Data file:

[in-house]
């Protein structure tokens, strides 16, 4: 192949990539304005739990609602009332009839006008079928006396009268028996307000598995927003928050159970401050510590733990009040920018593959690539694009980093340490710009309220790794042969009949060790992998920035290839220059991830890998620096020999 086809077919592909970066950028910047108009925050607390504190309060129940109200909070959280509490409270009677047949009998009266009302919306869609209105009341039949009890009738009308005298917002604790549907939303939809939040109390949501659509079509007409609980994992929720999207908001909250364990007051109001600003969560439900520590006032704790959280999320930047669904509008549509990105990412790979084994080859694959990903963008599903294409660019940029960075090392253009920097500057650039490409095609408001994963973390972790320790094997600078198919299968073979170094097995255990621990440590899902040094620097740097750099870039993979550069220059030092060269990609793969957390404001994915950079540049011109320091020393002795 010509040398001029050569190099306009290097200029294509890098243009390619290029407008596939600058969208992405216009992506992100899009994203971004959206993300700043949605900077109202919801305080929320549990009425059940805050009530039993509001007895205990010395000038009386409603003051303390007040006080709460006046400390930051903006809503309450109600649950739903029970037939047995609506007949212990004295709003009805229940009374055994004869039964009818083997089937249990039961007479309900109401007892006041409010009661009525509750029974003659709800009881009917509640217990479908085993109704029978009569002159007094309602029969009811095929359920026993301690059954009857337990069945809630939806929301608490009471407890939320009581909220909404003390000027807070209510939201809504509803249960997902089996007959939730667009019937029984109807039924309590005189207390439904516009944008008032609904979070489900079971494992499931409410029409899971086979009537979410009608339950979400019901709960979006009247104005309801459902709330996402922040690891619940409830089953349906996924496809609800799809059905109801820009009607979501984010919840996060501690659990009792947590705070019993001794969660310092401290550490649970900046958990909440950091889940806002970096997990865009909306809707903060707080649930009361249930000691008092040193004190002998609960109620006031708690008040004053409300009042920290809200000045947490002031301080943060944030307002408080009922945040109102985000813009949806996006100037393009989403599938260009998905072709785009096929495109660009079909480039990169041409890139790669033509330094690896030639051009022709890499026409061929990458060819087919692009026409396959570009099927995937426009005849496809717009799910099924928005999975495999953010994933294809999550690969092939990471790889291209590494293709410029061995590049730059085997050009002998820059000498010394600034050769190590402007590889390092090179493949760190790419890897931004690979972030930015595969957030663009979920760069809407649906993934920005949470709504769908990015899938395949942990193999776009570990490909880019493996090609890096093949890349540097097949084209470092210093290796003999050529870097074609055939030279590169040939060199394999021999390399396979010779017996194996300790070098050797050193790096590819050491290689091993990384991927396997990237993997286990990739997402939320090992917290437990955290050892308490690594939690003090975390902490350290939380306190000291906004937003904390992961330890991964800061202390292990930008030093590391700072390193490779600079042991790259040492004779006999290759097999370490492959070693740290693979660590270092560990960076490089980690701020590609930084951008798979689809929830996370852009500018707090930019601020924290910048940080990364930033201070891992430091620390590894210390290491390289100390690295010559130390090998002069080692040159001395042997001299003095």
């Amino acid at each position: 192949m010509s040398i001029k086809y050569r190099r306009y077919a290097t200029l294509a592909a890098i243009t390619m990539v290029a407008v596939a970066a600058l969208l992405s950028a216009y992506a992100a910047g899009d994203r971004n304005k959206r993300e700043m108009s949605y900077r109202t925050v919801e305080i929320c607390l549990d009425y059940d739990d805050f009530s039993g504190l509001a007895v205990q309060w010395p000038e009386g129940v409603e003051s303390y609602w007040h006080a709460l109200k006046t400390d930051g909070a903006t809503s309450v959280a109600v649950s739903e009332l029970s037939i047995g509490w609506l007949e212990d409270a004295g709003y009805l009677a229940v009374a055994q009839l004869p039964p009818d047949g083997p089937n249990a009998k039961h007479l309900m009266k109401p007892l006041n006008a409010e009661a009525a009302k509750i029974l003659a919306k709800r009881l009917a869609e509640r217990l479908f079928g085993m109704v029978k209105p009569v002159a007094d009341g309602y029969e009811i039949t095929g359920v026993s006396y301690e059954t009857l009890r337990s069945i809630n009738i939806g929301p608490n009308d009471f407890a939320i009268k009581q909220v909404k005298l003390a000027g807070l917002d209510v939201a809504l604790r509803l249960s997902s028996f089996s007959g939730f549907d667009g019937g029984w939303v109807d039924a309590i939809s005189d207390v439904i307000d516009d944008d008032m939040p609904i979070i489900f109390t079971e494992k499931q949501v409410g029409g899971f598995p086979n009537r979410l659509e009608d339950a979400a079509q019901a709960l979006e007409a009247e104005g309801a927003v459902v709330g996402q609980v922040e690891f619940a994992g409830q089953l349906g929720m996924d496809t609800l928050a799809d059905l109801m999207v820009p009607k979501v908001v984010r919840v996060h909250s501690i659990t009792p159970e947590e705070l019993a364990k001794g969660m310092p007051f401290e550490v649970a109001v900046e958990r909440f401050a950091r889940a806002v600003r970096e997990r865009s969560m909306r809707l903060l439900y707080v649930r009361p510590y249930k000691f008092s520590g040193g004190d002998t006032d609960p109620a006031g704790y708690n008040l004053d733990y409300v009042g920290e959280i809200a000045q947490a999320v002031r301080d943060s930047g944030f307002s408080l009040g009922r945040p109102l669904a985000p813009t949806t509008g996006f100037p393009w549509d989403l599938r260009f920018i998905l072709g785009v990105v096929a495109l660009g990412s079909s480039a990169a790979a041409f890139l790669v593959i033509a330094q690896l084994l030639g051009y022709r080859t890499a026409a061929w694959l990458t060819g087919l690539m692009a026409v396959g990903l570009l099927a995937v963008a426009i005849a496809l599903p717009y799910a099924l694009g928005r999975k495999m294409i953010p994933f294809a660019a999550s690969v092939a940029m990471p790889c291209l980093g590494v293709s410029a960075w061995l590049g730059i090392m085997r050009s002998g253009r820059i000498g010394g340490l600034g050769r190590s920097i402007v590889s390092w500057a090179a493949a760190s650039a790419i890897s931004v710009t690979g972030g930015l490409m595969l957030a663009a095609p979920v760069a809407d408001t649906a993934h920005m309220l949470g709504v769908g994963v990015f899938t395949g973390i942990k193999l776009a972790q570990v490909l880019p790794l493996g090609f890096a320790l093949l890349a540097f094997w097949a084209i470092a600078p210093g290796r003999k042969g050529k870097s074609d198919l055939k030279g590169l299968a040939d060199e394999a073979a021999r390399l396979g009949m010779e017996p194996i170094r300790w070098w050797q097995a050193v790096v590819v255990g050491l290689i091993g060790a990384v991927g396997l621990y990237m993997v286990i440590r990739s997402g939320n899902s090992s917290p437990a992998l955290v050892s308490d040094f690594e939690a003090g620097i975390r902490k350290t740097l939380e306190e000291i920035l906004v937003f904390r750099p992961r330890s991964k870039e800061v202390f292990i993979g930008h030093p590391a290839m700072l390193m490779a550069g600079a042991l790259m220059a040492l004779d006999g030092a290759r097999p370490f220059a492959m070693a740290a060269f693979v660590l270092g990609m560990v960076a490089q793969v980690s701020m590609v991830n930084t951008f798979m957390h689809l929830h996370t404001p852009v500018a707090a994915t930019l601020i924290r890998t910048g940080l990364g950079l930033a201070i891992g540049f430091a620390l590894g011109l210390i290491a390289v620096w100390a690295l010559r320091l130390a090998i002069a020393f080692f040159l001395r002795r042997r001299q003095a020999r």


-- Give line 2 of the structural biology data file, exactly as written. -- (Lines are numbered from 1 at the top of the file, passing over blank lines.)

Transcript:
């Protein structure tokens, strides 16, 4: 192949990539304005739990609602009332009839006008079928006396009268028996307000598995927003928050159970401050510590733990009040920018593959690539694009980093340490710009309220790794042969009949060790992998920035290839220059991830890998620096020999 086809077919592909970066950028910047108009925050607390504190309060129940109200909070959280509490409270009677047949009998009266009302919306869609209105009341039949009890009738009308005298917002604790549907939303939809939040109390949501659509079509007409609980994992929720999207908001909250364990007051109001600003969560439900520590006032704790959280999320930047669904509008549509990105990412790979084994080859694959990903963008599903294409660019940029960075090392253009920097500057650039490409095609408001994963973390972790320790094997600078198919299968073979170094097995255990621990440590899902040094620097740097750099870039993979550069220059030092060269990609793969957390404001994915950079540049011109320091020393002795 010509040398001029050569190099306009290097200029294509890098243009390619290029407008596939600058969208992405216009992506992100899009994203971004959206993300700043949605900077109202919801305080929320549990009425059940805050009530039993509001007895205990010395000038009386409603003051303390007040006080709460006046400390930051903006809503309450109600649950739903029970037939047995609506007949212990004295709003009805229940009374055994004869039964009818083997089937249990039961007479309900109401007892006041409010009661009525509750029974003659709800009881009917509640217990479908085993109704029978009569002159007094309602029969009811095929359920026993301690059954009857337990069945809630939806929301608490009471407890939320009581909220909404003390000027807070209510939201809504509803249960997902089996007959939730667009019937029984109807039924309590005189207390439904516009944008008032609904979070489900079971494992499931409410029409899971086979009537979410009608339950979400019901709960979006009247104005309801459902709330996402922040690891619940409830089953349906996924496809609800799809059905109801820009009607979501984010919840996060501690659990009792947590705070019993001794969660310092401290550490649970900046958990909440950091889940806002970096997990865009909306809707903060707080649930009361249930000691008092040193004190002998609960109620006031708690008040004053409300009042920290809200000045947490002031301080943060944030307002408080009922945040109102985000813009949806996006100037393009989403599938260009998905072709785009096929495109660009079909480039990169041409890139790669033509330094690896030639051009022709890499026409061929990458060819087919692009026409396959570009099927995937426009005849496809717009799910099924928005999975495999953010994933294809999550690969092939990471790889291209590494293709410029061995590049730059085997050009002998820059000498010394600034050769190590402007590889390092090179493949760190790419890897931004690979972030930015595969957030663009979920760069809407649906993934920005949470709504769908990015899938395949942990193999776009570990490909880019493996090609890096093949890349540097097949084209470092210093290796003999050529870097074609055939030279590169040939060199394999021999390399396979010779017996194996300790070098050797050193790096590819050491290689091993990384991927396997990237993997286990990739997402939320090992917290437990955290050892308490690594939690003090975390902490350290939380306190000291906004937003904390992961330890991964800061202390292990930008030093590391700072390193490779600079042991790259040492004779006999290759097999370490492959070693740290693979660590270092560990960076490089980690701020590609930084951008798979689809929830996370852009500018707090930019601020924290910048940080990364930033201070891992430091620390590894210390290491390289100390690295010559130390090998002069080692040159001395042997001299003095």